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U.S. joins drill in tense inter-Korean border region

All News 15:39 October 04, 2016

SEOUL, Oct. 4 (Yonhap) -- The U.S. has sent marines to the tense western sea border region facing North Korea in an ongoing drill aimed at countering Pyongyang's relentless provocations.

In the joint exercise that ends on Wednesday, some 200 U.S. marines and 120 of their South Korean counterparts are taking part in a bilateral training exercise that aims to strengthen the allies' military capabilities and interoperability, South Korea's Marine Corps said in a statement.

"The two countries' troops have conducted the joint exercise to be more prepared, mentally and physically, to cope with unexpected nuclear and missile threats from North Korea," the statement said.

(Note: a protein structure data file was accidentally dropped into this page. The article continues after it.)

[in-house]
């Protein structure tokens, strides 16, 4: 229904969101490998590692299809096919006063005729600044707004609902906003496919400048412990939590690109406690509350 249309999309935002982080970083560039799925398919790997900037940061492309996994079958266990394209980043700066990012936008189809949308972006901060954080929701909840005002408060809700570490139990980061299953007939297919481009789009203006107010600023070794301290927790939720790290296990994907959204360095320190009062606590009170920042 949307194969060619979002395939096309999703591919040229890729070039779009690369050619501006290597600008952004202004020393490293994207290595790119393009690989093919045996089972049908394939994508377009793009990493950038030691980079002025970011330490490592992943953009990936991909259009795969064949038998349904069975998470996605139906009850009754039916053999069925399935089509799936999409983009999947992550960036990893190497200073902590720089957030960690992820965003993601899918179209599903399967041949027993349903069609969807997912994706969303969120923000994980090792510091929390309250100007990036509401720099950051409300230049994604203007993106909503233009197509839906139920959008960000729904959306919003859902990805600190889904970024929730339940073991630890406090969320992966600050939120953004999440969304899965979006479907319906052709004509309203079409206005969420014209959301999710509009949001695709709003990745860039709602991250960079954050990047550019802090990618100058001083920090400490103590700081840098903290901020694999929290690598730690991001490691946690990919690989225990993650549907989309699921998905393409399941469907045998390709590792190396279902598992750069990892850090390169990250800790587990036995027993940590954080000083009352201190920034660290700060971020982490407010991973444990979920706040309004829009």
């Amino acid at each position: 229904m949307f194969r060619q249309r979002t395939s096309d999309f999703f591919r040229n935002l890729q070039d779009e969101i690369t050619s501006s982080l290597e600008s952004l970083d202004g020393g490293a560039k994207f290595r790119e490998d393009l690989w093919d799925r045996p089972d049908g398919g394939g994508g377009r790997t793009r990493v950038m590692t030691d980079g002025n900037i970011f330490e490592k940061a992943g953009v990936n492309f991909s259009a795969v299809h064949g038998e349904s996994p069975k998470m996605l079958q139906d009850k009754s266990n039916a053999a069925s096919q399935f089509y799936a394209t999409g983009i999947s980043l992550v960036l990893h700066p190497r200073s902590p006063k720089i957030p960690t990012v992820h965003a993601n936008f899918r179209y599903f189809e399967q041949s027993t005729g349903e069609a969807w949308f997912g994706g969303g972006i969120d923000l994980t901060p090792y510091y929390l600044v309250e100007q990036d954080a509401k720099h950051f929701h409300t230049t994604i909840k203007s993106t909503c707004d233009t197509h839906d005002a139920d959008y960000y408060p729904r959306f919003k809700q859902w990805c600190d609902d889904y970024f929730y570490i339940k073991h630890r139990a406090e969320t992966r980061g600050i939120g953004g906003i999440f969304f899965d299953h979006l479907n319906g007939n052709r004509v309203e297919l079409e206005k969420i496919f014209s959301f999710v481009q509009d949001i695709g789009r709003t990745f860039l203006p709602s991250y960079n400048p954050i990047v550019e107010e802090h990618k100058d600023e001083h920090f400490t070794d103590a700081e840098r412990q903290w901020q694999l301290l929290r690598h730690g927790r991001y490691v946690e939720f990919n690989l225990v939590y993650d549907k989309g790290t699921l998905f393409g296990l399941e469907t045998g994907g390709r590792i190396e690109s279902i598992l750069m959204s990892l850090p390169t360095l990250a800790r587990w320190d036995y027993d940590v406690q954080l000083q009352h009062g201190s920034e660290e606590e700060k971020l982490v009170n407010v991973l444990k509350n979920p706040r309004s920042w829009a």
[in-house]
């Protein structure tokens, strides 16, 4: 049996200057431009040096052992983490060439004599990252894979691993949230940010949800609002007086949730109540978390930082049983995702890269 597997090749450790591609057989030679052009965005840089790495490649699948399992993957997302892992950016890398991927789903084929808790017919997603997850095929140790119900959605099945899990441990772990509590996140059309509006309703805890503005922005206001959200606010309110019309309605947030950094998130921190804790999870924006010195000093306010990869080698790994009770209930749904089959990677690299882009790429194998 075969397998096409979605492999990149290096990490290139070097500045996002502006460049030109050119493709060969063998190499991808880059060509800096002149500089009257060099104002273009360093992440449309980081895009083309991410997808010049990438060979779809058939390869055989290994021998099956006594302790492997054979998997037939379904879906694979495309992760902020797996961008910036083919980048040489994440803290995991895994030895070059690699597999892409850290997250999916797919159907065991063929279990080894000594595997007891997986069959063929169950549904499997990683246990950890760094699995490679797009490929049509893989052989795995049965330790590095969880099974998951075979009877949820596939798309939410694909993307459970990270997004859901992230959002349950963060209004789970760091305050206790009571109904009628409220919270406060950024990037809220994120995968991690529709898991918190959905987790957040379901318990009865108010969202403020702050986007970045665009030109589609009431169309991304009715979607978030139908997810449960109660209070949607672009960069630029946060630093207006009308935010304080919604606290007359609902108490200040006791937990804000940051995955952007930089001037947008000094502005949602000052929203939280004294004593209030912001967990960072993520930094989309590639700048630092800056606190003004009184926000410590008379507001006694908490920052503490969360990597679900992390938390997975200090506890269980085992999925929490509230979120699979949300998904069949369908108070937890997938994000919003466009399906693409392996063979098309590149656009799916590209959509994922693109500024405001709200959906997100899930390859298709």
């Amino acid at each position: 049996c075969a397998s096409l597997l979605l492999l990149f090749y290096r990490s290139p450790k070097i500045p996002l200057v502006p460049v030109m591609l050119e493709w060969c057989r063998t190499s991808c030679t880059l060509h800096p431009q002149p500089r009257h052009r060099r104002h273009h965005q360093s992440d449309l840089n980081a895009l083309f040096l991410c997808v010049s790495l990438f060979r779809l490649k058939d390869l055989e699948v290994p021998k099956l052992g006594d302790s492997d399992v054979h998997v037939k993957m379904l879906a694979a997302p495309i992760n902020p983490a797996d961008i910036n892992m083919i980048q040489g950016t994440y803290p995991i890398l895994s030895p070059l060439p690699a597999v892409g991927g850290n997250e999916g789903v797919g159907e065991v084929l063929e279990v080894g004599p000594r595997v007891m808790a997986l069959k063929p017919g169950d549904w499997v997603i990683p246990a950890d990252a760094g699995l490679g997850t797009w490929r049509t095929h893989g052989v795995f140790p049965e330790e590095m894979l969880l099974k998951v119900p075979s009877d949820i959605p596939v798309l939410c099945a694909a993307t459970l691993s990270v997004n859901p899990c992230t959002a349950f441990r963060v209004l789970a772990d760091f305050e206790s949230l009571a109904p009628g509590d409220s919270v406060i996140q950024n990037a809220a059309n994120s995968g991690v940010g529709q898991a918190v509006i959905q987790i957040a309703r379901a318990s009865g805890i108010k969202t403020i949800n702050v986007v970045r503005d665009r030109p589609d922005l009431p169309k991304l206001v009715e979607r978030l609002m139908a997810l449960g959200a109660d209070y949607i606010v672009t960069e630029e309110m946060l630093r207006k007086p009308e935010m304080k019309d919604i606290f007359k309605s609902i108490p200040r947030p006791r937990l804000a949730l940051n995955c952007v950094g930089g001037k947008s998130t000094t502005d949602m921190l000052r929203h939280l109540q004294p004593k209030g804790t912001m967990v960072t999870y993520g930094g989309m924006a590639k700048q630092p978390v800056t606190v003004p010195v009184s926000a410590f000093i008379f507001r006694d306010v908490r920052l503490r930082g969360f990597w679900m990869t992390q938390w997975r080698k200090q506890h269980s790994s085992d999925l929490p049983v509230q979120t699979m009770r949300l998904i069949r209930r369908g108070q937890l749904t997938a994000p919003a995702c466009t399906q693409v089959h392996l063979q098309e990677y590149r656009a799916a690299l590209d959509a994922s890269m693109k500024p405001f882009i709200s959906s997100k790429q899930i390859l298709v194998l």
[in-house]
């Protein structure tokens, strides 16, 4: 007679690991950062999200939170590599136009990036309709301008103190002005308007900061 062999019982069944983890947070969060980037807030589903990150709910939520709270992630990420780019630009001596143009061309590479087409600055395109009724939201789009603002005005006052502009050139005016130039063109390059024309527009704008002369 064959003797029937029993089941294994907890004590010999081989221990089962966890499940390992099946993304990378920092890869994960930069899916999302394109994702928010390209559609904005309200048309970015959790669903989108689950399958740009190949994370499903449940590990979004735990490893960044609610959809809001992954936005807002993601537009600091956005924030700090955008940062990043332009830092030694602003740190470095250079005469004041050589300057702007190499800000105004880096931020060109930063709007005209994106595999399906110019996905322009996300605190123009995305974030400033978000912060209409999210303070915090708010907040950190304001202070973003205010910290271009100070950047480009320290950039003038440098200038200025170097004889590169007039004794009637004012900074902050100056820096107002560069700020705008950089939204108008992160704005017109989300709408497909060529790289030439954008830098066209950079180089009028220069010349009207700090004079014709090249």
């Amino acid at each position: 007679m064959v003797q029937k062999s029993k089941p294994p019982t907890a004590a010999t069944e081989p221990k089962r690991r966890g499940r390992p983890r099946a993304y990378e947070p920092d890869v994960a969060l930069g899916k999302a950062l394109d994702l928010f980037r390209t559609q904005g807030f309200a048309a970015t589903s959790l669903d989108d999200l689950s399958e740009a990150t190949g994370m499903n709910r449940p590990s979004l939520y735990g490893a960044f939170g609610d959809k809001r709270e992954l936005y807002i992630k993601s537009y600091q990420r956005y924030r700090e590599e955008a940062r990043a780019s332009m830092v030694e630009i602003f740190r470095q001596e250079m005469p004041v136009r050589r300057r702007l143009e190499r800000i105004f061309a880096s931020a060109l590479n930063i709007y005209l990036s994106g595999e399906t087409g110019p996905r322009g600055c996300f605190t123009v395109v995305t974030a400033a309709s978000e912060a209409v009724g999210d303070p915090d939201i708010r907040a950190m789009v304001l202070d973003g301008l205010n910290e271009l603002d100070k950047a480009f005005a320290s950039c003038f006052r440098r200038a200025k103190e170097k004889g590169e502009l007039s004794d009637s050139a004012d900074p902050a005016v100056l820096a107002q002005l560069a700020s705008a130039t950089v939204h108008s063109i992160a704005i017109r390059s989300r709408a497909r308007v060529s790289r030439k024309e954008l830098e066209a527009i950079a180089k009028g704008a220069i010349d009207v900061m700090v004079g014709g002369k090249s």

In this photo taken on Oct. 4, 2016, South Korean and U.S. marine soldiers carry out a joint exercise in the country's northernmost Baengnyeong Island to counter North Korea's provocations. (Yonhap)

The drill, named Korea Maritime Exercise Program (KMEP), has been held since 2012, two years after North Korea sank a South Korean warship that resulted in the deaths of 46 sailors.

The allied militaries have conducted 12 to 19 drills a year around the frontline islands, including the country's northernmost Baengnyeong Island and Yeongpyeong Island, to counter possible provocations from the North since 2010.

In addition to its torpedo attack on the Cheonan corvette in early 2010, Pyongyang mounted an artillery attack on Yeonpyeong Island that killed four South Koreans, including two civilians in November of the same year.

North Korea conducted its fifth nuclear test last month despite international sanctions imposed on the communist regime following its fourth detonation in January.

Moreover, the North has launched a series of ballistic missiles as it moves forward with its stated goal of developing a nuclear-tipped intercontinental missile that can reach the U.S. mainland.


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